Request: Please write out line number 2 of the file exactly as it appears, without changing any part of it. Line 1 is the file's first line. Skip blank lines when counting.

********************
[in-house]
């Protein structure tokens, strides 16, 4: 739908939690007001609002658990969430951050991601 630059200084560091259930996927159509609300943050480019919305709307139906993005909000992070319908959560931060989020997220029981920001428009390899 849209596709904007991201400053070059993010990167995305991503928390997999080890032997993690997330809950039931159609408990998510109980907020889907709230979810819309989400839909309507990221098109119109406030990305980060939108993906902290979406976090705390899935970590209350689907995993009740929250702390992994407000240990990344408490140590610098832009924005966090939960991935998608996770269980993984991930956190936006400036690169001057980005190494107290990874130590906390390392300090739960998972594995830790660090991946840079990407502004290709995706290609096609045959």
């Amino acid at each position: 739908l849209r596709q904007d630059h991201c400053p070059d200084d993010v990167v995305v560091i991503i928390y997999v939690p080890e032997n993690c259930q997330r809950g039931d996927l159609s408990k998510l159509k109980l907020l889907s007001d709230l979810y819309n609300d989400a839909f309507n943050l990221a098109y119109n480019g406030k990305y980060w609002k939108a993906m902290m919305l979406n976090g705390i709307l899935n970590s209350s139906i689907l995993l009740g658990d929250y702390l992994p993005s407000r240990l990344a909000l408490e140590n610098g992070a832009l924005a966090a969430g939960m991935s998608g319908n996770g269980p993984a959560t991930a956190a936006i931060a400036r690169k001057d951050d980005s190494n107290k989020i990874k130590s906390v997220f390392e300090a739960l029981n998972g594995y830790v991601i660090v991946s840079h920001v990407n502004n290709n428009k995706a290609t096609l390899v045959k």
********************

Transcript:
């Protein structure tokens, strides 16, 4: 739908939690007001609002658990969430951050991601 630059200084560091259930996927159509609300943050480019919305709307139906993005909000992070319908959560931060989020997220029981920001428009390899 849209596709904007991201400053070059993010990167995305991503928390997999080890032997993690997330809950039931159609408990998510109980907020889907709230979810819309989400839909309507990221098109119109406030990305980060939108993906902290979406976090705390899935970590209350689907995993009740929250702390992994407000240990990344408490140590610098832009924005966090939960991935998608996770269980993984991930956190936006400036690169001057980005190494107290990874130590906390390392300090739960998972594995830790660090991946840079990407502004290709995706290609096609045959």